New bill would add oversight to Met Council to combat crime on light rail system

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As violent crime escalates on Metro Transit’s light rail lines, Minnesota lawmakers will now debate a proposed bill that would require Metro Transit to hire an independent company to conduct a top-to-bottom safety audit.

Light rail train operator, Honey Darling, told the Legislative Commission on Metropolitan Government the light rail has become an "embarrassment" and is "unsafe" on a daily basis for Metro Transit employees and riders alike.

"We’ve had murders on our platforms and murder on our trains," said Darling. "We’ve also had numerous rapes and we’ve pleaded with management with safety grievances, safety reports and it’s all fallen on deaf ears and we are begging people to listen to us."

Darling said every day, Metro Transit employees are put at risk by what she described as "constant criminal activity and behavior," which threatens the viability of the system.

"If we want people to keep using light rail as it is intended, something needs to be done," said Darling. "We have one of the largest police forces in the metro area, yet there are very few Metro Transit Police [officers] scheduled to work the night shift when the majority of the crime happens."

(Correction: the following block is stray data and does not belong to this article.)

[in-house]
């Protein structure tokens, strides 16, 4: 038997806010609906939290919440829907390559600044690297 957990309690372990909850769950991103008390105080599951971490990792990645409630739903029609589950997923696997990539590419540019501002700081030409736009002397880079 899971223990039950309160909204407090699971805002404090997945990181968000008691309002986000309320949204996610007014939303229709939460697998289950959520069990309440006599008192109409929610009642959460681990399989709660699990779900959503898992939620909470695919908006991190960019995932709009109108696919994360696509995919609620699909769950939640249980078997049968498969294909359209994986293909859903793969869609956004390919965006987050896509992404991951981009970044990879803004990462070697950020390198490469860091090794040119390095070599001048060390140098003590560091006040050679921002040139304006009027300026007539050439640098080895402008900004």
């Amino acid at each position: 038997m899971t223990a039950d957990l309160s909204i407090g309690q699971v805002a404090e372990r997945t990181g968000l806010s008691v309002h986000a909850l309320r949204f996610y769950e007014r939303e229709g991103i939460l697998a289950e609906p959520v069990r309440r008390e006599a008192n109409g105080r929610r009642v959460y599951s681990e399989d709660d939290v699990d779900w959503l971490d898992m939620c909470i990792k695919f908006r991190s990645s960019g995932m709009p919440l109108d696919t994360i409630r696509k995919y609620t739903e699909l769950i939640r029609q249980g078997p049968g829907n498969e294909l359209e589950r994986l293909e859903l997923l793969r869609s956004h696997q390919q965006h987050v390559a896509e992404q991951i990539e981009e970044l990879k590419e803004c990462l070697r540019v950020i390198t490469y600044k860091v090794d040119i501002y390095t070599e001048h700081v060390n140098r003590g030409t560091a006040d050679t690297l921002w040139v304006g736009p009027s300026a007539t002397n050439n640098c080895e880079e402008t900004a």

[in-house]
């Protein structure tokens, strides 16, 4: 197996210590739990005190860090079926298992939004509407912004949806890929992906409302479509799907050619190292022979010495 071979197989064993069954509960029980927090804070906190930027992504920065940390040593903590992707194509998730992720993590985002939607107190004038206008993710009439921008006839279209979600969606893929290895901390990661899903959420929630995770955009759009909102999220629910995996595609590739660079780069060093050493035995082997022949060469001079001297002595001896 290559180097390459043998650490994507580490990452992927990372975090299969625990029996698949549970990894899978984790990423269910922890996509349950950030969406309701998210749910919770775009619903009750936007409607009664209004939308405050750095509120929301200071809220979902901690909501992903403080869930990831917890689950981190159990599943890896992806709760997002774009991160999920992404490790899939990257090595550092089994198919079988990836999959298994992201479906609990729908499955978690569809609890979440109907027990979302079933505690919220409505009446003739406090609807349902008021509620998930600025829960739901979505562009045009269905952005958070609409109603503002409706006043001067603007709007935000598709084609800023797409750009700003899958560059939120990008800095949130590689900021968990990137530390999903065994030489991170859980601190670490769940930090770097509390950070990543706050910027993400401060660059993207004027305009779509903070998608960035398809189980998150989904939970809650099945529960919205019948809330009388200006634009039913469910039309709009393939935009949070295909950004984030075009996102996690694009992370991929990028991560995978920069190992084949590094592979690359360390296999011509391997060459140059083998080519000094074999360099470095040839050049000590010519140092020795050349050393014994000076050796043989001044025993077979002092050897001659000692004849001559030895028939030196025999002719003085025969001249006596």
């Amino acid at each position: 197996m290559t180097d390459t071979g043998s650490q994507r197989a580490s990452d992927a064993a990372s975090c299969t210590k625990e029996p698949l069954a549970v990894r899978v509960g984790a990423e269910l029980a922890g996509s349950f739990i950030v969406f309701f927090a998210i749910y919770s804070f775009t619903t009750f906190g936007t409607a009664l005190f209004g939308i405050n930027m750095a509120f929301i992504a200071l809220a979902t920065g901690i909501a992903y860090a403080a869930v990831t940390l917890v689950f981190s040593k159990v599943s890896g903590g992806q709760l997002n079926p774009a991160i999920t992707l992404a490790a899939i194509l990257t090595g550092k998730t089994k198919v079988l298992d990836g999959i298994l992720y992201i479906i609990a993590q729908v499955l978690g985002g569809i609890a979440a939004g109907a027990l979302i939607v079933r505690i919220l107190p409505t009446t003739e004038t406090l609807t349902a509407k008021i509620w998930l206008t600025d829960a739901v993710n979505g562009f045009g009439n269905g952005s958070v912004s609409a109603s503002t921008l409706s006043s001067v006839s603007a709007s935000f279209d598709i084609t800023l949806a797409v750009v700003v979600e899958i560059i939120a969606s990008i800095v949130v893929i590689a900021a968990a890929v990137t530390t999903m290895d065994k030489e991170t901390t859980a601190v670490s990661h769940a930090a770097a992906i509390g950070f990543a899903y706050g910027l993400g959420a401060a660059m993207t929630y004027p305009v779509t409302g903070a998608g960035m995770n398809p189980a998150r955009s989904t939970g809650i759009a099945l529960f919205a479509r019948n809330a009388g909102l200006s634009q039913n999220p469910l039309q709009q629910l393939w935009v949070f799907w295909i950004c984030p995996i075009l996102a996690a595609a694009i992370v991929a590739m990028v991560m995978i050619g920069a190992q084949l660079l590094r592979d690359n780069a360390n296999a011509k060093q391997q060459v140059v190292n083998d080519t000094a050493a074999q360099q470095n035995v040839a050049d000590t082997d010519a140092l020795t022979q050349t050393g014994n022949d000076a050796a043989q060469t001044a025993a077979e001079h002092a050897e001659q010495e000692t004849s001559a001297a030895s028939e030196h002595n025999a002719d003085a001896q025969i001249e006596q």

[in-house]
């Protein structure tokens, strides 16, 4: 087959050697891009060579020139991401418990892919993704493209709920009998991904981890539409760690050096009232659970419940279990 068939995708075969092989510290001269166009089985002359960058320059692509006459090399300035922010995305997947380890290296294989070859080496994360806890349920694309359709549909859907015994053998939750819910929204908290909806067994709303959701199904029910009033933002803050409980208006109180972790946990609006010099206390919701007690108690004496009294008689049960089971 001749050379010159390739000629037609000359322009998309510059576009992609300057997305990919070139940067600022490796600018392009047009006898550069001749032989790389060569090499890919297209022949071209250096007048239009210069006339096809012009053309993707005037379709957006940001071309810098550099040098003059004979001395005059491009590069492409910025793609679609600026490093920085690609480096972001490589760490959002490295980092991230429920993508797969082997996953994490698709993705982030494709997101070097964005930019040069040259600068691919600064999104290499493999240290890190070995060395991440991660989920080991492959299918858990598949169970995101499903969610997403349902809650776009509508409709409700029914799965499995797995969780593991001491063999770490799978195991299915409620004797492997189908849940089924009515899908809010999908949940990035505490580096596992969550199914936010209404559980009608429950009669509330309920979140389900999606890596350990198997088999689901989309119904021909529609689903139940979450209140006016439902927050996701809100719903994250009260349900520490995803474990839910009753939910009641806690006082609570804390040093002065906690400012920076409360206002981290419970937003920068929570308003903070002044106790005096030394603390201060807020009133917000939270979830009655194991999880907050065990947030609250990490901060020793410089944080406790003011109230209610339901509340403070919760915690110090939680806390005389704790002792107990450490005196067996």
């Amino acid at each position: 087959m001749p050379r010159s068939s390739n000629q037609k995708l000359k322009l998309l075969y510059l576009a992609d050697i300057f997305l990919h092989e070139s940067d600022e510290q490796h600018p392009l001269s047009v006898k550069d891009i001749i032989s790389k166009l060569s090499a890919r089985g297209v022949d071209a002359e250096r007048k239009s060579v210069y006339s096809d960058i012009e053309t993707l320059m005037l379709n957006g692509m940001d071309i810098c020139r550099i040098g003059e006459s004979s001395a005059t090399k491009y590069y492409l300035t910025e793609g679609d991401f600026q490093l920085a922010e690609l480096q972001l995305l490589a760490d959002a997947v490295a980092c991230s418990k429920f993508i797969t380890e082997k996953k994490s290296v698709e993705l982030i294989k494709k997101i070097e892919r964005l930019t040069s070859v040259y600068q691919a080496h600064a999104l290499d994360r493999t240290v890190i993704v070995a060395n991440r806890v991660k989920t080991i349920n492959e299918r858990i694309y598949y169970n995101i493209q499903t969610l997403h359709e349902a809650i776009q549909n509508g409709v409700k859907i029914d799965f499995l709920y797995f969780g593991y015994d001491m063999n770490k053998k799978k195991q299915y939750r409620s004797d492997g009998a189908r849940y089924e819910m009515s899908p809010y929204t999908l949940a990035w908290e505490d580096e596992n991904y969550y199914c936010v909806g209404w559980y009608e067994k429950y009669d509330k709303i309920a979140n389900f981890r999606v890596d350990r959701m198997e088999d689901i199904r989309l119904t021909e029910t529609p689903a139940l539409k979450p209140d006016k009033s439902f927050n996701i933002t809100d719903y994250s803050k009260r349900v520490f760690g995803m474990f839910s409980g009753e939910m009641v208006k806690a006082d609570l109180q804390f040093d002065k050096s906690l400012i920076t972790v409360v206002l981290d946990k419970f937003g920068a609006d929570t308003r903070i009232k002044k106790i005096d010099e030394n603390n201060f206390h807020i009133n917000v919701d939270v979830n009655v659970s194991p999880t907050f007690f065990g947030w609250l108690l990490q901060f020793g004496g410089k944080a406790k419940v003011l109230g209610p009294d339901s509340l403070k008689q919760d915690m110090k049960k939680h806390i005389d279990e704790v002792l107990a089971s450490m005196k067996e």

Minnesota legislators propose change to improve Metro Transit experience for riders

Rep. Paul Torkelson, (R-16B), told the Legislative Commission on Metropolitan Government (LCMG) he has proposed a bill that requires the Met Council to hire an independent company to conduct a full-scale safety audit of light rail trains.

"It’s the Metropolitan Council and Metro Transit’s job to get this back in order," said Torkelson. "They’re taking some steps but I am not sure they’re being aggressive enough."

The Met Council’s Judd Schetnan told lawmakers the agency agrees "there is a problem that needs to be addressed," but said it would require more than a year-to-year, one-time financial commitment from the legislature.

"We welcome any opportunity, or idea, which could make things safer on [light rail trains]," said Schetnan. "But, I don’t want us to lose track of the fact that if this is an ongoing, sustainable plan, we have to make sure we can afford it."

The first safety bill for Metro Transit and light rail trains will be heard next Thursday when the State Legislature convenes.